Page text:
A Mayo Clinic study shows heart conditions such as coronary artery disease and cardiovascular risk factors such as diabetes and high cholesterol have stronger association with decline in memory skills and thinking skills during midlife for women than men. That’s despite a higher prevalence of those conditions in men. The research is published in Neurology, the medical journal of the American Academy of Neurology.
“It is well-known that men, compared to women, have a higher prevalence of cardiovascular conditions and risk factors in midlife. However, our study suggests that women in midlife with these conditions and risk factors are at greater risk of cognitive decline,” says Michelle Mielke, Ph.D., a Mayo Clinic epidemiologist and neuroscientist, and senior author of the study. “Thus, while all men and women should be treated for cardiovascular conditions and risk factors in midlife, additional monitoring of women may be needed as a potential means of preventing cognitive decline.”
The research used the population-based Mayo Clinic Study of Aging and included 1,857 participants without dementia who were 50 to 69 at their initial visit. Of the participants, 920 were men and 937 were women. Every 15 months for an average of three years, study participants’ global cognition was evaluated with nine tests of memory, language, executive function and spatial skills.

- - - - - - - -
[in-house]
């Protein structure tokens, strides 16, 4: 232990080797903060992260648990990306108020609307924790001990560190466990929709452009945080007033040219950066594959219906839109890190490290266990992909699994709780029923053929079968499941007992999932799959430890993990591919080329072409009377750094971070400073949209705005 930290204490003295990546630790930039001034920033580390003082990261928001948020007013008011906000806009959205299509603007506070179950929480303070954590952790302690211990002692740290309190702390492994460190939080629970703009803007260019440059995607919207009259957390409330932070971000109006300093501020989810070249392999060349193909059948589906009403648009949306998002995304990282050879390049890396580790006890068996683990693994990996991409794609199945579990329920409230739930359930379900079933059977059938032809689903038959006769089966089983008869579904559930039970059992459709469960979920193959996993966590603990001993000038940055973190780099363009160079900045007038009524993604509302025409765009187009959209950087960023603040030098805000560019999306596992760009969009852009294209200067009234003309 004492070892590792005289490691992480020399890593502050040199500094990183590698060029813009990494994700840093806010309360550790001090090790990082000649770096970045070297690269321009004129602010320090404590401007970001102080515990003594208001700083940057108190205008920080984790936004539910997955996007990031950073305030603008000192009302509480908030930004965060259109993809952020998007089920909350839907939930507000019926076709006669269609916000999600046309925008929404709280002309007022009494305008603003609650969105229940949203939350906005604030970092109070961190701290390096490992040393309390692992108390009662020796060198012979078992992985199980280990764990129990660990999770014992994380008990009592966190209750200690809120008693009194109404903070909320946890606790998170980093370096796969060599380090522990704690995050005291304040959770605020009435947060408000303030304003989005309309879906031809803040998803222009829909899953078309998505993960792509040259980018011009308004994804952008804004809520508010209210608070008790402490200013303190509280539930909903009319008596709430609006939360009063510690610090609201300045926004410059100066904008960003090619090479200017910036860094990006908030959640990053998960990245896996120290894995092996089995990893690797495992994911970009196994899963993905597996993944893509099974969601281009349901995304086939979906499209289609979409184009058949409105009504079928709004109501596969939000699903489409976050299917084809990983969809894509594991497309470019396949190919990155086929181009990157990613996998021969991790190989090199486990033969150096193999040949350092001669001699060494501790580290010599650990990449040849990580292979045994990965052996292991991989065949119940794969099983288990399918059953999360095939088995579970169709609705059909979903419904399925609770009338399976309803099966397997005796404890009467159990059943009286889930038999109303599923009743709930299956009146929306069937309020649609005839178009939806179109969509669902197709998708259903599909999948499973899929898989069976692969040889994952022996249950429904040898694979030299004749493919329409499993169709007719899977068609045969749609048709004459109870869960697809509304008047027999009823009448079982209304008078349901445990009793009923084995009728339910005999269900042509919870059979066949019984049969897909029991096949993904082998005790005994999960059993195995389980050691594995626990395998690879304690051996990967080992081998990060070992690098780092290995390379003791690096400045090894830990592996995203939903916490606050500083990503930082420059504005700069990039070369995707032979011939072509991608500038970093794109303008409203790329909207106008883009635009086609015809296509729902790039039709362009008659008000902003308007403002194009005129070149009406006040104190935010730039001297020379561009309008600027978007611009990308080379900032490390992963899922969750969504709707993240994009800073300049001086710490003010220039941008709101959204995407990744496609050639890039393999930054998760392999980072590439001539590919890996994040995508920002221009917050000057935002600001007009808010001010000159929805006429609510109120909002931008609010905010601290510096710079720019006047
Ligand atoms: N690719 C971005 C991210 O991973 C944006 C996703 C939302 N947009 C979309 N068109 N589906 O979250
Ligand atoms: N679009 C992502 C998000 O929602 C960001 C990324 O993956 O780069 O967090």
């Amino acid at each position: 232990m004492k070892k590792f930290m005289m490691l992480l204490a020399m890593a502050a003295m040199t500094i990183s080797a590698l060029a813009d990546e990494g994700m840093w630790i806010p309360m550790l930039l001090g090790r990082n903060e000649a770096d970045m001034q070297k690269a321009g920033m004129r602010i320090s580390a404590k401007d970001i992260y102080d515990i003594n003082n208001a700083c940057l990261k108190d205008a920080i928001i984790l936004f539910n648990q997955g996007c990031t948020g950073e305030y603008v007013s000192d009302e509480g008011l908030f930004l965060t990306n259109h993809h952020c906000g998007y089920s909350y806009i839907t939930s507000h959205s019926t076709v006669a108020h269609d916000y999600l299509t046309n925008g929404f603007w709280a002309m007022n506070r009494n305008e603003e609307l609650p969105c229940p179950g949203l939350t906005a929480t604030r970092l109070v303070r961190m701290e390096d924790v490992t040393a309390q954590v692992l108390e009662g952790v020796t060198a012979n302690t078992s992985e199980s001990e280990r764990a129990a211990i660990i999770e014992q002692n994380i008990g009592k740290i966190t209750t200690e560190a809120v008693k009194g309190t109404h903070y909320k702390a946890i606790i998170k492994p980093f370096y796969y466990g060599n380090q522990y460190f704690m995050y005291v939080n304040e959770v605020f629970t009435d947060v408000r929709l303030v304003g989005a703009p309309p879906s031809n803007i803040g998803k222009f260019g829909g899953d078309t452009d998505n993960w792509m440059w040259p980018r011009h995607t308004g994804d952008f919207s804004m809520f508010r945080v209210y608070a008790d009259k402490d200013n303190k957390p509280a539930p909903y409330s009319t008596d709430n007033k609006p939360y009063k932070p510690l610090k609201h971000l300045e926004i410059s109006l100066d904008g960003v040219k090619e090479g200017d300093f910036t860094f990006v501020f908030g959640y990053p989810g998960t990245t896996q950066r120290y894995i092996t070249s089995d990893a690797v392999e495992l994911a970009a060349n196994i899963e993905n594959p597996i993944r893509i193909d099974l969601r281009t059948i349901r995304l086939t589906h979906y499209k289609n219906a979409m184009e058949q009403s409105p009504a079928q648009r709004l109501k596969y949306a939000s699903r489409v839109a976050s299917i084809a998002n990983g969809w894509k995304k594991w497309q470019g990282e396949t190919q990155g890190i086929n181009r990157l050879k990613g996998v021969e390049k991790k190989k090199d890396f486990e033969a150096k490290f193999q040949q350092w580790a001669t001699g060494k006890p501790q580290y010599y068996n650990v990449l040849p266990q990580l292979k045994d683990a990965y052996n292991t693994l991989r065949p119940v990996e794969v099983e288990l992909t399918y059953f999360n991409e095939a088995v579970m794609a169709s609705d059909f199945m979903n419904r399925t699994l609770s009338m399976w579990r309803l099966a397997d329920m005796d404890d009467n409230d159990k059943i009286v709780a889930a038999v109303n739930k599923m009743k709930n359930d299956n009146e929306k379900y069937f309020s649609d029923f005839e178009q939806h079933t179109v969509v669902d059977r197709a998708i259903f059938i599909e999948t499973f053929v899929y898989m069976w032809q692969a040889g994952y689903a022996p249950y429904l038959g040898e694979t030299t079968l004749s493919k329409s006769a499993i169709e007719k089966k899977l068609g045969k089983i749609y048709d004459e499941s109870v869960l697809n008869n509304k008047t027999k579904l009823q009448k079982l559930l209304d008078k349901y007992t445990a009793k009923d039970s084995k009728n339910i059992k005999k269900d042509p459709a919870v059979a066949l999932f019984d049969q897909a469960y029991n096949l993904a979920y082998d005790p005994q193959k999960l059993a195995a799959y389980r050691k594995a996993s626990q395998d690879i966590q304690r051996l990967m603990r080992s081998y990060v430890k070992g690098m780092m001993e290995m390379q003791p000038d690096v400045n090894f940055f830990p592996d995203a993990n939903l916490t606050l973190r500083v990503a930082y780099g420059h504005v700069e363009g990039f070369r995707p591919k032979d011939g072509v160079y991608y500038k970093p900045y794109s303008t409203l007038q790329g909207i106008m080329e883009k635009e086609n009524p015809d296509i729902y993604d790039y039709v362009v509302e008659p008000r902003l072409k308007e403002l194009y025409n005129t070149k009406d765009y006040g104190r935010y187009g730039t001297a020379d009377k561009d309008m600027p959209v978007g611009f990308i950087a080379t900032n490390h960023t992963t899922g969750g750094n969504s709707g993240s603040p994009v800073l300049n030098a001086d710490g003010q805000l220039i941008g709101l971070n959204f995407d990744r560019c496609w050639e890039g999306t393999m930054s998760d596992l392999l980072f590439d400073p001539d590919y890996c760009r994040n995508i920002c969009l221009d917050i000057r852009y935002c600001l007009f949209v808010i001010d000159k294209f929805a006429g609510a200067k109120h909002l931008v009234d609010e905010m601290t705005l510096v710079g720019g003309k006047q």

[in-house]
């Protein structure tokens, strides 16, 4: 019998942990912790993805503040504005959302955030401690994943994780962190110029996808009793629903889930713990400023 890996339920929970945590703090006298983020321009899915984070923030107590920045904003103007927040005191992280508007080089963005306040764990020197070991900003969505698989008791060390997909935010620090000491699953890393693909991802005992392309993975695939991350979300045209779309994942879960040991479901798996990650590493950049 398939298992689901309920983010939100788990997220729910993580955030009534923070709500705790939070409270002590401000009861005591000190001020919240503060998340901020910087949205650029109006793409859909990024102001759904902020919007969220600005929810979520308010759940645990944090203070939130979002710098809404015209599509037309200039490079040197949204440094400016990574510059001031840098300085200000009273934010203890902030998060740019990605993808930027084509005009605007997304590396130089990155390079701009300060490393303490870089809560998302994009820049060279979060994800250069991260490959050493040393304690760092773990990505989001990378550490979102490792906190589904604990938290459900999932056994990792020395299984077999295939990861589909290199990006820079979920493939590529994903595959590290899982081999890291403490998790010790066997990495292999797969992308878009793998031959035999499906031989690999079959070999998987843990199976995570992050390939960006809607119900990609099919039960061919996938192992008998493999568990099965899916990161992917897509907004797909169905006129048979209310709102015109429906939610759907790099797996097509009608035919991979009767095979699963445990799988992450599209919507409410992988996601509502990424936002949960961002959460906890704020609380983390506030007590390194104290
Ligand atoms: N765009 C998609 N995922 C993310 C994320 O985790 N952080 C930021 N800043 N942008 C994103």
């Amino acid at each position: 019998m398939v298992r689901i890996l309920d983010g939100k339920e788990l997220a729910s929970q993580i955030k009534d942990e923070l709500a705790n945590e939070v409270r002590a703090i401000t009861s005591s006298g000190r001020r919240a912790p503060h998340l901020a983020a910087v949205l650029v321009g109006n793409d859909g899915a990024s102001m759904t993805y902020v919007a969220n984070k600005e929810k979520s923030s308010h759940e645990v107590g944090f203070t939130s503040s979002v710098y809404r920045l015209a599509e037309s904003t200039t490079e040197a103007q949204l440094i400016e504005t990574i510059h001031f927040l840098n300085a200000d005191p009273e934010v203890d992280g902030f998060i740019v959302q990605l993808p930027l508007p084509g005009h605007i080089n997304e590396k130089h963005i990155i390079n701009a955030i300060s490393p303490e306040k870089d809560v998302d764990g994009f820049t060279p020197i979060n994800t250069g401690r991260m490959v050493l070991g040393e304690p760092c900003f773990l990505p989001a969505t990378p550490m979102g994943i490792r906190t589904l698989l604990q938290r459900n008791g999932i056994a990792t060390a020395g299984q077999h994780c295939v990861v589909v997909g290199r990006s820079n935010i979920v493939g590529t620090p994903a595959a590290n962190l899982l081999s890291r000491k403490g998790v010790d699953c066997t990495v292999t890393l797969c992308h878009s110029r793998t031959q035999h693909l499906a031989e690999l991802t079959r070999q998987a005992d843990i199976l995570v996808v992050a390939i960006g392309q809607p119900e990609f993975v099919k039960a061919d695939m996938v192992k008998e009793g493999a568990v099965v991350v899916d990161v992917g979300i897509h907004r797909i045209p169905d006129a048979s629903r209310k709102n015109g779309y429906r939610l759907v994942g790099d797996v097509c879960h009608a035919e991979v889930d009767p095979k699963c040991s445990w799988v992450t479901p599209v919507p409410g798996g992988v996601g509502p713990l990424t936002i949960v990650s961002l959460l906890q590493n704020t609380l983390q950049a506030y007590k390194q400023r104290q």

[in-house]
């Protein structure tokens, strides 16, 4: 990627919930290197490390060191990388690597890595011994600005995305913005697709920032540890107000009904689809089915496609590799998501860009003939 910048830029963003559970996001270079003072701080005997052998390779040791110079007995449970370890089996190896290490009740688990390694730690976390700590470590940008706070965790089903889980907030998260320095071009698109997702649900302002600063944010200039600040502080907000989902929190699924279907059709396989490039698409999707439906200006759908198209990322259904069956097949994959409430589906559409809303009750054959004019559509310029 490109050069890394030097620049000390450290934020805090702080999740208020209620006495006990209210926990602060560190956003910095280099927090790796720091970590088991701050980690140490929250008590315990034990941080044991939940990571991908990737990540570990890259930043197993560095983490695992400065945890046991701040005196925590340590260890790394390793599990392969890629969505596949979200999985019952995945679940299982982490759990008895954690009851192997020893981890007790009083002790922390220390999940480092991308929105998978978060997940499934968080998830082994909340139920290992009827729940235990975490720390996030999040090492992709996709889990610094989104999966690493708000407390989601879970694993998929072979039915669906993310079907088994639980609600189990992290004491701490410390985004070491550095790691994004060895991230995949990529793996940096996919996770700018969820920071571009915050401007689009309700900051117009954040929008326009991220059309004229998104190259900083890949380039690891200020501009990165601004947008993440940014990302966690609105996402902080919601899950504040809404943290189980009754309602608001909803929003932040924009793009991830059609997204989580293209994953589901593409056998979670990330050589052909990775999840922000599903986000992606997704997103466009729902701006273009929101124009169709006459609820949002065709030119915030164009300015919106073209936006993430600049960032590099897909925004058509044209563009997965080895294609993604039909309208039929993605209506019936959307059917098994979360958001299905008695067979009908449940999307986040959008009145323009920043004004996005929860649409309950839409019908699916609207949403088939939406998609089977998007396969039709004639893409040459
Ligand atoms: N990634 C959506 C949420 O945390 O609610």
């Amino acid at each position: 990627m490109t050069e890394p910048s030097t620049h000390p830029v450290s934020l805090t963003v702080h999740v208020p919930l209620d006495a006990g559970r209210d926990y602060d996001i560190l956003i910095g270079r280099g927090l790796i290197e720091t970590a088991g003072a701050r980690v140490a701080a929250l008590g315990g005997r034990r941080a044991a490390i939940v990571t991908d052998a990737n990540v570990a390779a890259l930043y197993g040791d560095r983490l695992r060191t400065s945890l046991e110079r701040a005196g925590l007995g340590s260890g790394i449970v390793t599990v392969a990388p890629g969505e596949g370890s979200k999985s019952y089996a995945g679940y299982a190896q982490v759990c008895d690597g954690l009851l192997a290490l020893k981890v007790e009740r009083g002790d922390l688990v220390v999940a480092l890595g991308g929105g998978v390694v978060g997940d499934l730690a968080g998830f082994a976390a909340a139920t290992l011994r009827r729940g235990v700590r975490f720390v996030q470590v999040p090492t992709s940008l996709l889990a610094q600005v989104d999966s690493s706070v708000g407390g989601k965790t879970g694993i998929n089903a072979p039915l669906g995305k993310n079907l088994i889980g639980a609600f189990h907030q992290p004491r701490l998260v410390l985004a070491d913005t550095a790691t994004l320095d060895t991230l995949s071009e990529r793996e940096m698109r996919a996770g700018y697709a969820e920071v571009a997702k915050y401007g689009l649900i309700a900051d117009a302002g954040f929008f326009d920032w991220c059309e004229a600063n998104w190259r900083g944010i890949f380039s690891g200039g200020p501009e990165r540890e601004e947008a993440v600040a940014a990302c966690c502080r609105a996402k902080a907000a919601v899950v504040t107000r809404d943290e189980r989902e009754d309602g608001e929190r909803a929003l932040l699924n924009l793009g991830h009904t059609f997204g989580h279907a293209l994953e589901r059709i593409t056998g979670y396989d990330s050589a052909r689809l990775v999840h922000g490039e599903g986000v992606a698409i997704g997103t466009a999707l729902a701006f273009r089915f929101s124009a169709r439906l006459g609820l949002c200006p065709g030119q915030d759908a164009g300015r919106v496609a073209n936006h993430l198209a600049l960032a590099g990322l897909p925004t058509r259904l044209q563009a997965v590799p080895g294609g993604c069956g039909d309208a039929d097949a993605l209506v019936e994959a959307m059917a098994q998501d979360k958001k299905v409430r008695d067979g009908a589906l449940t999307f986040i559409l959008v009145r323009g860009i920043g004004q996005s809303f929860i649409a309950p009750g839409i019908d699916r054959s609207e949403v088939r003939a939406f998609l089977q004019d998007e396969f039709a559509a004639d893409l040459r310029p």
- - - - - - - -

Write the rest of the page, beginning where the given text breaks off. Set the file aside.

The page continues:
Cardiovascular condition and risk factor information were obtained using the population-based Rochester Epidemiology Project. Conditions included coronary artery disease, heart rhythm disorders, congestive heart failure, peripheral artery disease and stroke. Risk factors included high blood pressure, diabetes, high cholesterol, smoking and obesity. About 79% of the participants, or 1,465, had at least one cardiovascular risk factor or condition — 83% of men, compared to 75% of women.
The study found most cardiovascular conditions were more strongly associated with cognitive function among women. The annual decline for global cognition associated with coronary artery disease, for example, was more than two times greater for women than men.
In addition, diabetes, high cholesterol and coronary artery disease were associated with greater language decline in women. However, congestive heart failure was associated with greater language decline in men.
It is important to understand sex differences in the development of cognitive impairment to enhance the health of women and men, Dr. Mielke says. Middle-aged adults, especially women with a history of heart disease, may represent critical subgroups for early monitoring. Additional research is needed across the life span to examine potential mechanisms explaining sex differences in the relationship between cardiovascular factors and cognition, such as hormones, genetics, lifestyle and psychosocial factors, Dr. Mielke says.
Funding for this study was provided by grants from the National Institutes of Health and the GHR Foundation, and resources were provided by the Rochester Epidemiology Project, which is supported by the National Institute on Aging.
Other study authors are Nan Huo, M.D., Ph.D.; Prashanthi Vemuri, Ph.D.; Jonathan Graff-Radford, M.D.; Jeremy Syrjanen; Mary Machulda, Ph.D.; David Knopman, M.D.; Clifford Jack Jr., M.D.; and Ronald Petersen, M.D., Ph.D. — all of Mayo Clinic.
Dr. Mielke is a consultant for Biogen and Brain Protection Co., and she is on the editorial boards of Neurology and the Alzheimer’s & Dementia Journal.